Some COVID-19 long-haulers endure symptoms that have continued for months. Scientists know very little about long-haul COVID-19, Blumberg says. A number of other viruses have been suspected of causing a condition called post-viral fatigue—including the SARS virus, which is another member of the coronavirus family.

“It seems very similar to what we’ve seen with other infections triggering an immune response that turns into to something approaching chronic fatigue syndrome where people aren’t thinking clearly, their sleep is disrupted, they don’t have as much energy, they’re not able to participate in the usual activities they’ve had before,” Blumberg says.

Scientists aren’t sure yet how much long-term damage the novel coronavirus may cause to the lungs and other organs. We also know very little at this point about immunity that people develop after recovering from COVID-19, Blumberg says. Scientists have seen that within several weeks of being infected, most people develop antibodies to SARS-CoV-2. People also produce several kinds of T-cells, which belong to another disease-fighting branch of the immune system, that recognize the novel coronavirus.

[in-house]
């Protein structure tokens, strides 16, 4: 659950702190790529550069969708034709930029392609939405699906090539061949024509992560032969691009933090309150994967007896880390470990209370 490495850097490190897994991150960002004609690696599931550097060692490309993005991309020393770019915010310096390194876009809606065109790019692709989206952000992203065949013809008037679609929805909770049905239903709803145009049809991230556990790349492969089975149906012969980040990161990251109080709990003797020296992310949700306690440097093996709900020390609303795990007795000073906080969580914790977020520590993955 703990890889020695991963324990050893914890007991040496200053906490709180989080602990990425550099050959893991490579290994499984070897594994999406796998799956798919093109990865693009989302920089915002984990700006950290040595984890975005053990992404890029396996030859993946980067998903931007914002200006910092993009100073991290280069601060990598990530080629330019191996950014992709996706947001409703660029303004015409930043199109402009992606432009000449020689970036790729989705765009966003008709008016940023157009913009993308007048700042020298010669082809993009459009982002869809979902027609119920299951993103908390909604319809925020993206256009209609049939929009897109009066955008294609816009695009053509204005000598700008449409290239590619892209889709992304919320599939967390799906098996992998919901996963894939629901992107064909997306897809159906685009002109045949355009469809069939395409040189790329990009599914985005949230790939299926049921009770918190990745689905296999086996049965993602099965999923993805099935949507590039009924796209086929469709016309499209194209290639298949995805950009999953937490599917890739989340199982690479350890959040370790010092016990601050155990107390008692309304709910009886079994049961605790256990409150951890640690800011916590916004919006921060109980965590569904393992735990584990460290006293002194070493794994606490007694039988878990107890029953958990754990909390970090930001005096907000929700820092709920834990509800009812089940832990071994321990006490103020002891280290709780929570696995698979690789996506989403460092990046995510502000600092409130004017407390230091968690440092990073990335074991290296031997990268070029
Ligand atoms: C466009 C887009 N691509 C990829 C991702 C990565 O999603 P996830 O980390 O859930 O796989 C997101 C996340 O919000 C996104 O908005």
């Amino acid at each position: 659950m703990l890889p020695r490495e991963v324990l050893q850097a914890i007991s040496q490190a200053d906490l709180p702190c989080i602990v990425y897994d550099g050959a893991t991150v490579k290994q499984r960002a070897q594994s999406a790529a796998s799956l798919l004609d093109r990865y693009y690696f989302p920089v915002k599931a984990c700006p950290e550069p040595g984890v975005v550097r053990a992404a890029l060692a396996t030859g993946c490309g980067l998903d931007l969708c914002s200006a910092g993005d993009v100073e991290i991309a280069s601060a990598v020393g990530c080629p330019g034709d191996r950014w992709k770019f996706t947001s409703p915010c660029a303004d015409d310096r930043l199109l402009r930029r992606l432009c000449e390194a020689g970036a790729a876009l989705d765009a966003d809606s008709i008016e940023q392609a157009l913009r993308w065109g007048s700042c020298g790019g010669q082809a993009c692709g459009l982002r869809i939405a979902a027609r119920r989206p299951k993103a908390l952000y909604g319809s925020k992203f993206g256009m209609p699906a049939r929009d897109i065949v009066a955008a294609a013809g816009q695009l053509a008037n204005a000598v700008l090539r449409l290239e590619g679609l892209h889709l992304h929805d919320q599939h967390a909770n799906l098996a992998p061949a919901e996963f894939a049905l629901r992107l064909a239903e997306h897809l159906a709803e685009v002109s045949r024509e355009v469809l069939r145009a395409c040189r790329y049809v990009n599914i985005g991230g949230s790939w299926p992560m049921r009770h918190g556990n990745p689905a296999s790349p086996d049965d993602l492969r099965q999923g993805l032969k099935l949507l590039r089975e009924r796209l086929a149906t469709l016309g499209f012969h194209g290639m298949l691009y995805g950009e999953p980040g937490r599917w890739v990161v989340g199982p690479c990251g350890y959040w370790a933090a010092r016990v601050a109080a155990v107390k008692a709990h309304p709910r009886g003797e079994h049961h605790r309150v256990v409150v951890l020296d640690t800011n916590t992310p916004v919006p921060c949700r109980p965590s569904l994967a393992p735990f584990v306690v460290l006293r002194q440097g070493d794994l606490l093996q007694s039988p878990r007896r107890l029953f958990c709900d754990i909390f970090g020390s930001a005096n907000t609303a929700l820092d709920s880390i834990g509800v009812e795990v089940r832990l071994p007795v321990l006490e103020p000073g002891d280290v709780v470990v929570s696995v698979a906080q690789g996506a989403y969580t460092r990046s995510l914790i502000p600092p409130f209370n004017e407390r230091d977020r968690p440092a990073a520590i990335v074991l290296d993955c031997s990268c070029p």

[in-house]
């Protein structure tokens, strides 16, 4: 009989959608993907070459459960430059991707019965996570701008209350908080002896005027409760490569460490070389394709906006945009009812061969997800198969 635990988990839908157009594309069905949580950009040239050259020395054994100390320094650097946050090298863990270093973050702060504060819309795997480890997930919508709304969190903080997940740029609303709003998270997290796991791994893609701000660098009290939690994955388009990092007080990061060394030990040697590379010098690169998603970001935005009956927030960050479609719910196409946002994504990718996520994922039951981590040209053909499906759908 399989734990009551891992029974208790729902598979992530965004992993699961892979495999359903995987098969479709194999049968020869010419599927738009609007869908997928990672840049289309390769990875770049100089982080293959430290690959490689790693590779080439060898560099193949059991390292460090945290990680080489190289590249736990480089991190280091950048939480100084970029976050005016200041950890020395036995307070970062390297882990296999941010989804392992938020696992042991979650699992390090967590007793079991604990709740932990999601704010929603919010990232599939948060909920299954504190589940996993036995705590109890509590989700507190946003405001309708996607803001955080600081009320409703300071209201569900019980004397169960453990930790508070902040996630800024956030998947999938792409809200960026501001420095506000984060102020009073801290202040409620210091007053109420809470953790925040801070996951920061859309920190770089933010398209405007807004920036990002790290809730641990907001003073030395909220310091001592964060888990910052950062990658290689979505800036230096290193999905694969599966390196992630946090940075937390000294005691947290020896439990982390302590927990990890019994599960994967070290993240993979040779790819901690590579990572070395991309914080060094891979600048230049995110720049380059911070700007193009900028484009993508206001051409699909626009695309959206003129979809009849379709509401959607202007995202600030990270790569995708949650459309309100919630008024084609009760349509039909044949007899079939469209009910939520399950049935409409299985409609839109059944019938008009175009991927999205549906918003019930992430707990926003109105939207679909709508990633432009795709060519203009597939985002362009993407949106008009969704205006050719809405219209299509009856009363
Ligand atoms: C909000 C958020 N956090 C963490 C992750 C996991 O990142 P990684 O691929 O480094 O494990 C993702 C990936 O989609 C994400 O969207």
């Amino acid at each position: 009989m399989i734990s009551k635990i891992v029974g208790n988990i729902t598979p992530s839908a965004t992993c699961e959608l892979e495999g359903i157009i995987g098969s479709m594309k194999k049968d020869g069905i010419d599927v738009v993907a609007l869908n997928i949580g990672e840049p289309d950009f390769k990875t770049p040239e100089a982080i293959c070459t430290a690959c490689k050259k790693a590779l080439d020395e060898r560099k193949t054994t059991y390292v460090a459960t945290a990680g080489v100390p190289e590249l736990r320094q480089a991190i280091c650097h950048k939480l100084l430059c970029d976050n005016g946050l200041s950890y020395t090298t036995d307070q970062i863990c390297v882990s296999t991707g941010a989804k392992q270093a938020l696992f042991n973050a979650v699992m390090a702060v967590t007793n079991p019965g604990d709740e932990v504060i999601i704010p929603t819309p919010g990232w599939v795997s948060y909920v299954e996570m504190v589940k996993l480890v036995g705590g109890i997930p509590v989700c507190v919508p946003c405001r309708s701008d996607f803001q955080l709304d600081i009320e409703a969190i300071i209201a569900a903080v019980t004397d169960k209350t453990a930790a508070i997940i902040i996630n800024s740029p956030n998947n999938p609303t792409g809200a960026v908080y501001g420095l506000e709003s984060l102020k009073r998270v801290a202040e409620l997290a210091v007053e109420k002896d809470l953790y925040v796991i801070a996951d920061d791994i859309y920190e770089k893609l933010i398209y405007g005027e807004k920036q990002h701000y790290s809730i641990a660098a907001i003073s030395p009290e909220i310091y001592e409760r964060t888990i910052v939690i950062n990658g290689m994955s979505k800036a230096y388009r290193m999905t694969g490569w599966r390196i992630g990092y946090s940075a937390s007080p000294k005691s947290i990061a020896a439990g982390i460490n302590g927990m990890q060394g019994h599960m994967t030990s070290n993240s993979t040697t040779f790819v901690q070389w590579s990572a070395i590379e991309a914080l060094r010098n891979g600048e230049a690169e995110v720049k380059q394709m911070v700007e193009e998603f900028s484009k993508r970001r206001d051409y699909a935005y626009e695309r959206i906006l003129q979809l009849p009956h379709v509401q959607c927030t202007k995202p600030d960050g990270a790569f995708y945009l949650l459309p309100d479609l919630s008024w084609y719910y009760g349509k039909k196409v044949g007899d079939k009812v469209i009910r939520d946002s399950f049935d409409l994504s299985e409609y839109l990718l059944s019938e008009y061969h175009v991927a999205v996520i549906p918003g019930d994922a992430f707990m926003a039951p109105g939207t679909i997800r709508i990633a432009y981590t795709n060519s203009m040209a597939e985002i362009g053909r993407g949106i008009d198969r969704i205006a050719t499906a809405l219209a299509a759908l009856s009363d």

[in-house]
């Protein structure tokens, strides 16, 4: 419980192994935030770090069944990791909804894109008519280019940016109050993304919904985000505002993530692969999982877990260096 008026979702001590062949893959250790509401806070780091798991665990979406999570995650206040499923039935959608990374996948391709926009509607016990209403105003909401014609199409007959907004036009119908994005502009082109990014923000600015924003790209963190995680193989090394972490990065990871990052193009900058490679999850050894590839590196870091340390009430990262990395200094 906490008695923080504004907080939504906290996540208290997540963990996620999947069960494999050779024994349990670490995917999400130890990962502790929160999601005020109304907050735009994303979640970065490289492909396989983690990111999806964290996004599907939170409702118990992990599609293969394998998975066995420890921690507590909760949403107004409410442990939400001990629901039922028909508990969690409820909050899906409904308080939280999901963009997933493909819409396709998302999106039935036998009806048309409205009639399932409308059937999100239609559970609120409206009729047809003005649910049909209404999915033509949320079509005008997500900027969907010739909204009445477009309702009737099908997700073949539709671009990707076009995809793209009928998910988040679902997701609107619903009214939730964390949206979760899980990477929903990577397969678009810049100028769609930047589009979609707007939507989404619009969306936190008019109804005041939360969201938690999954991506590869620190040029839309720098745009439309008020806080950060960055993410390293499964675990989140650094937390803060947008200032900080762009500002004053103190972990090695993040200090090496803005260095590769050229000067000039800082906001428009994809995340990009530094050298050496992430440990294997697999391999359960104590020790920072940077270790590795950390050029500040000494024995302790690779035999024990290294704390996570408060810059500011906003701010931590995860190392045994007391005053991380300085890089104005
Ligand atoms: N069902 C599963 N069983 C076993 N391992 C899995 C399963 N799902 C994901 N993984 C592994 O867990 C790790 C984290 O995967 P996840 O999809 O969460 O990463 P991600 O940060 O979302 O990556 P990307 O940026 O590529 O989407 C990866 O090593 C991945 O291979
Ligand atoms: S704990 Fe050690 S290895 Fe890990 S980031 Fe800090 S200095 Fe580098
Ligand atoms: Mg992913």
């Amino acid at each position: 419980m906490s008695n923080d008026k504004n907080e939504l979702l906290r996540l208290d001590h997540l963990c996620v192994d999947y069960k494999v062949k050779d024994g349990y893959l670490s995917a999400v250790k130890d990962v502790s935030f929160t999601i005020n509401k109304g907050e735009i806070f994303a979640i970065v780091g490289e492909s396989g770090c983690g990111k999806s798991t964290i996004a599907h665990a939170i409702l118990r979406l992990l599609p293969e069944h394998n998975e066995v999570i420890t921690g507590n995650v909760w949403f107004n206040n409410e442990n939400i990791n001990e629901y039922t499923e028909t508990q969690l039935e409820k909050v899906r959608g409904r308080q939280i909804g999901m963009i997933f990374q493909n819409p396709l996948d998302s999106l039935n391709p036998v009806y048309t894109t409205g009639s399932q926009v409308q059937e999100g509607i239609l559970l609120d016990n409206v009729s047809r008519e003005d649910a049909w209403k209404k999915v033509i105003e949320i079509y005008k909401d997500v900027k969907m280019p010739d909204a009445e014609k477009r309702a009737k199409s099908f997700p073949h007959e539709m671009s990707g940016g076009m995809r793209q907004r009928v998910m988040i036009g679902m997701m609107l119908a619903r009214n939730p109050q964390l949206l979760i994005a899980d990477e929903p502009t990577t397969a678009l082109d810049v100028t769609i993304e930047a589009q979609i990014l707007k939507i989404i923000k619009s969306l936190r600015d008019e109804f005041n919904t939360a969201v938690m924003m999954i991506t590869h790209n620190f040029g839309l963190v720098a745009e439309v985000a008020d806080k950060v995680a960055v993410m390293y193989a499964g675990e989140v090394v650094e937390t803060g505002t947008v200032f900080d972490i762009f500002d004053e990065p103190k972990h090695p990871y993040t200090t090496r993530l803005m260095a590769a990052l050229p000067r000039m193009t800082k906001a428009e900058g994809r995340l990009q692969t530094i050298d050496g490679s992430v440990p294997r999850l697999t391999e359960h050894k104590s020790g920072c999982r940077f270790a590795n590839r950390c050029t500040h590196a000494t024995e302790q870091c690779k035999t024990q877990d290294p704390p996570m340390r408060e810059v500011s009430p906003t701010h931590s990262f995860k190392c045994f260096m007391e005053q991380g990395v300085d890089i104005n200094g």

However, virologists and infectious disease researchers aren’t sure yet how robust or long-lasting this immune response is. “If you’ve been infected, are you protected from reinfection for a month, three months, for a year or two?” Blumberg says. “We don’t know the answers to those questions, and those are…critically important for vaccine development.”

Although Trump tweeted on Monday afternoon that people shouldn’t “be afraid” of COVID-19, the disease has already caused more than 210,000 deaths in the United States.

“We know that masks and social distancing are proven to decrease transmission,” Blumberg says. “The more that everybody follows the guidelines for masking and social distancing, the healthier we all will be.”